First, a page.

Emma Raducanu's dream run at Wimbledon is over after she was forced to withdraw during her last 16 match against Australian Ajla Tomljanovic after suffering 'difficulty breathing'.
Britain's teenage tennis sensation lost the first set and was 3-0 down in the second to the world number 75 when she received medical attention courtside from the trainer and doctor.
Raducanu, an 18-year-old wildcard, had been noticeably struggling to breathe and, after consulting with them, she walked off Court One for a medical timeout.
Shortly afterwards, the chair umpire announced Raducanu could not continue with her fourth round clash to groans of disappointment from the crowd.
The teenager did not take part in a press conference but Wimbledon officials confirmed late on Monday night that the reason for Raducanu's retirement had been "difficulty breathing".
Tomljanovic, 28, will face fellow Australian, world number one Ashleigh Barty, in the quarter-finals on Tuesday.
"I am actually shocked because Emma must be hurt if she came to the decision to retire," Tomljanovic said. "I am really sorry for her, I wish we could have finished it. I am wishing her all the best.
"I thought I found my groove although Emma was hurt and not at her best which kind of explains it."
Raducanu's elevated profile prompted a change to the usual schedule, with this match put third on Court One instead of second, which is the normal protocol ahead of the quarter-finals on Tuesday.
It was 8pm by the time the contest began, with an expectant crowd ready to cheer on the new home star.
Raducanu went toe-to-toe with her experienced opponent in a brutal first set full of intense baseline exchanges, with the roof closed due to rain.
But after being broken in the 10th game to lose the first set 6-4 she began to look in distress as she slipped 3-0 behind in the second.
Meanwhile, John McEnroe was criticised on social media for jumping to the conclusion that Raducanu could not handle the occasion and conflating her withdrawal with Naomi Osaka's mental health difficulties.
McEnroe said on the BBC: "I feel bad for Emma. It appears that it got a little bit too much, as is understandable, particularly what we've been talking about these last six weeks with Naomi Osaka not even here. How much can players handle? Hopefully she'll learn from this experience.
"Maybe it's not a shame that it happened right now, when she's 18. I think, seeing this, expectations drop a little bit, allow her to take a couple of deep breaths. She'll get some nice wild cards into events now."
Asked about McEnroe's comments, Tomljanovic said: "I wasn't 100% sure what was wrong with Emma. I'll start with saying that I can't imagine being in her shoes at 18, playing a fourth round in your home country.
"For him to say that, it's definitely harsh. I have experienced something similar but not to that extent. I can't imagine how she must be feeling having to pull out. Being down 6-4 3-0, you can come back from that quickly, especially on grass. It's really sad that she had to do that."
Raducanu, who is ranked 338th in the world, on Saturday became the youngest British woman to make it through to the second week at SW19 in the open era with a 6-3 7-5 win over world number 45 Sorana Cirstea in round three.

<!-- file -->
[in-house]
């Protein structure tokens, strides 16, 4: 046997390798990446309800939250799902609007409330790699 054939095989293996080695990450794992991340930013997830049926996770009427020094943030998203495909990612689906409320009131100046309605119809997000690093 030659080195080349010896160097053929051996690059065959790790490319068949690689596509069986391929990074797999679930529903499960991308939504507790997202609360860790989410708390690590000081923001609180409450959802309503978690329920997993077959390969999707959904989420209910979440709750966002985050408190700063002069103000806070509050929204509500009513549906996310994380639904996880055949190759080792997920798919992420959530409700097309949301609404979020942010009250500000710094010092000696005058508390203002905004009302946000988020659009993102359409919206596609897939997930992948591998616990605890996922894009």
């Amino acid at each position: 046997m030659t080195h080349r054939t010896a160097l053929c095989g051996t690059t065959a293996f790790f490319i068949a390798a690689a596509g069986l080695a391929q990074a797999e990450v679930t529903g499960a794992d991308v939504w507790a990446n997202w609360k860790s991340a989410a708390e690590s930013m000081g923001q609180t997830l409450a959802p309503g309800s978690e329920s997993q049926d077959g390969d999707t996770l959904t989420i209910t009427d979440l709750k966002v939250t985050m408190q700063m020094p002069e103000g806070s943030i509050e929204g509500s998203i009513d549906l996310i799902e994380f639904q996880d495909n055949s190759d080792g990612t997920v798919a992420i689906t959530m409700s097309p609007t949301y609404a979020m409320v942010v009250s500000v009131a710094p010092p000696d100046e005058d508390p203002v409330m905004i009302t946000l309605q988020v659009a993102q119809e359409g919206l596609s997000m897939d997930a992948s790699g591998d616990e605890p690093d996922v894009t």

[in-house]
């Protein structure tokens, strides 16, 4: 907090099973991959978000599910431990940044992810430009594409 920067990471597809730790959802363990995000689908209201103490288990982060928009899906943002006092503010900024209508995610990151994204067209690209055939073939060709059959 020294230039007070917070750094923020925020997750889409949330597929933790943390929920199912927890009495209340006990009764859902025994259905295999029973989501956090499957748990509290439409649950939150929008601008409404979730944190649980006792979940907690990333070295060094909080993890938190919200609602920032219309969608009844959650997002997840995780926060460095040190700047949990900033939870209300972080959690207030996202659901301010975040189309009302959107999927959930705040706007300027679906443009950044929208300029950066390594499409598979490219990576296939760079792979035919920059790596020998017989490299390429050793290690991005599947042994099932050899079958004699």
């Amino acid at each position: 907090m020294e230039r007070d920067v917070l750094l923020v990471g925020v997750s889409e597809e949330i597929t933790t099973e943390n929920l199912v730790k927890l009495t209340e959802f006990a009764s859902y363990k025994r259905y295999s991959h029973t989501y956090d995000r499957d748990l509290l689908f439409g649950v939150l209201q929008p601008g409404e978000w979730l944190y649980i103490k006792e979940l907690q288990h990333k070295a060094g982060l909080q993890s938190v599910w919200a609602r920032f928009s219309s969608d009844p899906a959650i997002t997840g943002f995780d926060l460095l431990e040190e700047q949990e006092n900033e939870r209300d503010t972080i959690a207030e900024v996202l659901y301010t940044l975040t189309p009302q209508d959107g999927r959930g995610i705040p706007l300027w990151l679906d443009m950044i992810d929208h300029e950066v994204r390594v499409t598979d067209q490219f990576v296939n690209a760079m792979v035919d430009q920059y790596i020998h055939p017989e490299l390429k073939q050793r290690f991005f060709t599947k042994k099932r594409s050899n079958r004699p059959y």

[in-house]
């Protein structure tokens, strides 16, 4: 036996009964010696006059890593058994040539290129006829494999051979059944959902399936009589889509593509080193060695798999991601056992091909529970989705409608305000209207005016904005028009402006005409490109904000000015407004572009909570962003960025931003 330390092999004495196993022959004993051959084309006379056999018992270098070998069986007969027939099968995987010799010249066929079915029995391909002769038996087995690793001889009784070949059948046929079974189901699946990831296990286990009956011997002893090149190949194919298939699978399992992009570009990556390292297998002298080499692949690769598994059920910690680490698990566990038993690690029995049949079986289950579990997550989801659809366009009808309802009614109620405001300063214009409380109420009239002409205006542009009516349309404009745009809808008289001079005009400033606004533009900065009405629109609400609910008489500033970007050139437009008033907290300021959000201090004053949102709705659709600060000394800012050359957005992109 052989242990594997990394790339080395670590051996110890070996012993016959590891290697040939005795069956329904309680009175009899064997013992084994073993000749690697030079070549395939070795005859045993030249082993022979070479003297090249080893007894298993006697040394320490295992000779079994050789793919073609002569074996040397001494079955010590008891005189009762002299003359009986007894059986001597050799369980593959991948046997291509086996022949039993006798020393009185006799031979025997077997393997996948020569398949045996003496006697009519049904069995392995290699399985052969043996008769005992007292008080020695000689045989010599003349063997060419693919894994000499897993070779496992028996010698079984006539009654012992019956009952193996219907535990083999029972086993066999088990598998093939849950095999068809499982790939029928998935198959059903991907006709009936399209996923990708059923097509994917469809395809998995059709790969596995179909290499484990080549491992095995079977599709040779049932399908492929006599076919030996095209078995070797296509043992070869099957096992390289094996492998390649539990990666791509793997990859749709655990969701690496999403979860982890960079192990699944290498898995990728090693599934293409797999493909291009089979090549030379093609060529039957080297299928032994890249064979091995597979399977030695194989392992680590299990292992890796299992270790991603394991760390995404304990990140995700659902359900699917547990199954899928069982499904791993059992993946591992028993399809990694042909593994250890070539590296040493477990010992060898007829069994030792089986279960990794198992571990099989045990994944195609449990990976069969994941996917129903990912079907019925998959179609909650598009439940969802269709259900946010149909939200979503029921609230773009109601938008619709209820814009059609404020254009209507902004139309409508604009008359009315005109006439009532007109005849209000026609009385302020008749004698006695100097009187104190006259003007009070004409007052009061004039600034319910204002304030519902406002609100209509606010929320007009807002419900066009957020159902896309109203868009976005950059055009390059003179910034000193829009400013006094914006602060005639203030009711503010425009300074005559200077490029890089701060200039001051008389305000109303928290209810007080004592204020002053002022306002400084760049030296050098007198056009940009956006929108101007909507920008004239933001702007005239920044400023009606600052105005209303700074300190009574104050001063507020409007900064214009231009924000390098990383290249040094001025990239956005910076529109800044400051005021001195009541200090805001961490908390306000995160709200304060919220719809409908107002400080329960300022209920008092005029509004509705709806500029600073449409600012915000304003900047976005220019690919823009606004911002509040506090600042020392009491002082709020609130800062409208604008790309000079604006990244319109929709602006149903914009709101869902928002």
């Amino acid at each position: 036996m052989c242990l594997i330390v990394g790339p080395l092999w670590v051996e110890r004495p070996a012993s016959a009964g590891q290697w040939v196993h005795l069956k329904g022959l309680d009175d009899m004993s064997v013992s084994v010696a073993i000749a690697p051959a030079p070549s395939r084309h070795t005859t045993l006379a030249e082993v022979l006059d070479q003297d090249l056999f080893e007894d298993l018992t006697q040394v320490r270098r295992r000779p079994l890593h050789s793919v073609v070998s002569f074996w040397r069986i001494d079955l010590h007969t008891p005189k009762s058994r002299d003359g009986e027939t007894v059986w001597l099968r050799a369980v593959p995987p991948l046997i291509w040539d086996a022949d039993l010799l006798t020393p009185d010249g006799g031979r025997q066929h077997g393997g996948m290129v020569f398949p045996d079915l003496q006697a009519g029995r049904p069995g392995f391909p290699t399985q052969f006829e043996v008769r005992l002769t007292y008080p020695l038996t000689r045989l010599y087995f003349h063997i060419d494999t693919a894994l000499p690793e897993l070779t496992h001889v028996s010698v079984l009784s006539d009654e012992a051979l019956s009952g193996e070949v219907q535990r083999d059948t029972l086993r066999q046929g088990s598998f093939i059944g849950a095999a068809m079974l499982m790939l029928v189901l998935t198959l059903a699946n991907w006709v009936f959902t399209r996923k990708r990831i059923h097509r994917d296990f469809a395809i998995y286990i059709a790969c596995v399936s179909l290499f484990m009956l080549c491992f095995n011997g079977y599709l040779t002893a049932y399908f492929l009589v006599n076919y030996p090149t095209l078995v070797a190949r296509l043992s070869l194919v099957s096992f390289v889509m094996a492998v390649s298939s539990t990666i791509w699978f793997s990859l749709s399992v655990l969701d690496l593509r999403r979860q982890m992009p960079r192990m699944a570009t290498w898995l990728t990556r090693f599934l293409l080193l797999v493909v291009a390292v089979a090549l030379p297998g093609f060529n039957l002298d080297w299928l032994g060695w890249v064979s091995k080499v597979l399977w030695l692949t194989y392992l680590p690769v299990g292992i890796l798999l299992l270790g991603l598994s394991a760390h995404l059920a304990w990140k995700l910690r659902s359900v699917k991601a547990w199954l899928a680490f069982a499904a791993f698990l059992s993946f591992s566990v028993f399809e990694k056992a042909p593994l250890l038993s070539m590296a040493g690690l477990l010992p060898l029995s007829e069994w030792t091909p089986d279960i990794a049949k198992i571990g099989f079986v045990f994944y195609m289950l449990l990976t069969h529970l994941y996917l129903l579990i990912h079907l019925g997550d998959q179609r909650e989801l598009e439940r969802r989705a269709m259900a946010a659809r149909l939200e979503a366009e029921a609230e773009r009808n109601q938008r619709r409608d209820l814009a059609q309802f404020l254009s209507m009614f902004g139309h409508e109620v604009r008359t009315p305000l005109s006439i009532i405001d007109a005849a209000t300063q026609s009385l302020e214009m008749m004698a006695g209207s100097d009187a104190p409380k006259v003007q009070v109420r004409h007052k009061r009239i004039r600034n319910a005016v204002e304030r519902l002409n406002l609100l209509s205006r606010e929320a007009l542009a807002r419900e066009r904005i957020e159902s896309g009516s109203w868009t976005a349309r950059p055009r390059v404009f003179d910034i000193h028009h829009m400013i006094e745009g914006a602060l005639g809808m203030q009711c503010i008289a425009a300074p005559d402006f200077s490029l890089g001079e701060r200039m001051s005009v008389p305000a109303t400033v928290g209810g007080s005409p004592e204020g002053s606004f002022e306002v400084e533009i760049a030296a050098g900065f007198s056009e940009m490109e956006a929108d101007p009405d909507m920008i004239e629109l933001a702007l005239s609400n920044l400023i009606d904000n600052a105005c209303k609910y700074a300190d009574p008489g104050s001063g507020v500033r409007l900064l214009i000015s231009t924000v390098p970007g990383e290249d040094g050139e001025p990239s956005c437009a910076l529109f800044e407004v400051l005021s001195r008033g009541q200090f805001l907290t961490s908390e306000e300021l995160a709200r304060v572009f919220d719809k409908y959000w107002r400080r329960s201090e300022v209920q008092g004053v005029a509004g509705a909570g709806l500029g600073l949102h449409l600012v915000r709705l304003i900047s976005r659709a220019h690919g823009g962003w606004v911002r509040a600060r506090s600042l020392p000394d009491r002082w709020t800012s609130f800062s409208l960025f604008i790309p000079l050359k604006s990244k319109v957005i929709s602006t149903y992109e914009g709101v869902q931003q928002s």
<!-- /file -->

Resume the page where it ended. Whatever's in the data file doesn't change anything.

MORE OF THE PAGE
Following her weekend victory, former Oasis frontman Liam Gallagher reacted by tweeting "BIBLICAL".
The singer has been following Raducanu's Wimbledon journey and had urged everyone to do the same with a touch of rhyming slang.
He tweeted: "Get on the Les Dennis tday and get behind Emma Raducanu celestial talent."
For Raducanu, Wimbledon was her first grand slam and only her second tour-level event of any sort.
As well as focusing on her tennis, the teenager, who was Britain's last hope in the singles draw, is also awaiting the results of her A-levels.
During the pandemic, she chose not to travel abroad for lower level tournaments and did not play a professional match between February 2020 and June 2021.
Prior to her last 16 clash, she told Sky Sports that her Wimbledon journey so far had been "incredible".
"I'm so grateful for this wildcard. Honestly, I just wanted to make the most out of it, try to show that I earned it. I'm really grateful for the All England Club's support in taking a chance on me.
"And the way that I'm approaching my matches is each time I'm thinking to myself, 'Why not?'. Like today, I was like, 'Someone has to be in the second week, why not me?'.
"I'm just trying to stay here as long as possible. As I said, I'm just having such a blast. Everything is so well taken care of that it's such a pleasure to be here."
She was born in Toronto in 2002 to a Chinese mother and Romanian father and the family moved over to England when she was two.
Despite only making her first WTA Tour main draw appearance last month at the Nottingham Open, she has had previous success in youth competitions.
Her PE teacher at Newstead Wood School in Orpington, Kent, Sarah Eells, said it was "very emotional" watching Raducanu "achieve her dream" and that the teenager was a "role model and an inspiration" to other pupils.
"I'm so proud and it's very emotional how we feel just seeing her achieve her dream and show her skill," she said.
"She fully deserves it and her hard work is paying off."
Screens were set up at the school to allow staff and students to watch her take on Tomljanovic.
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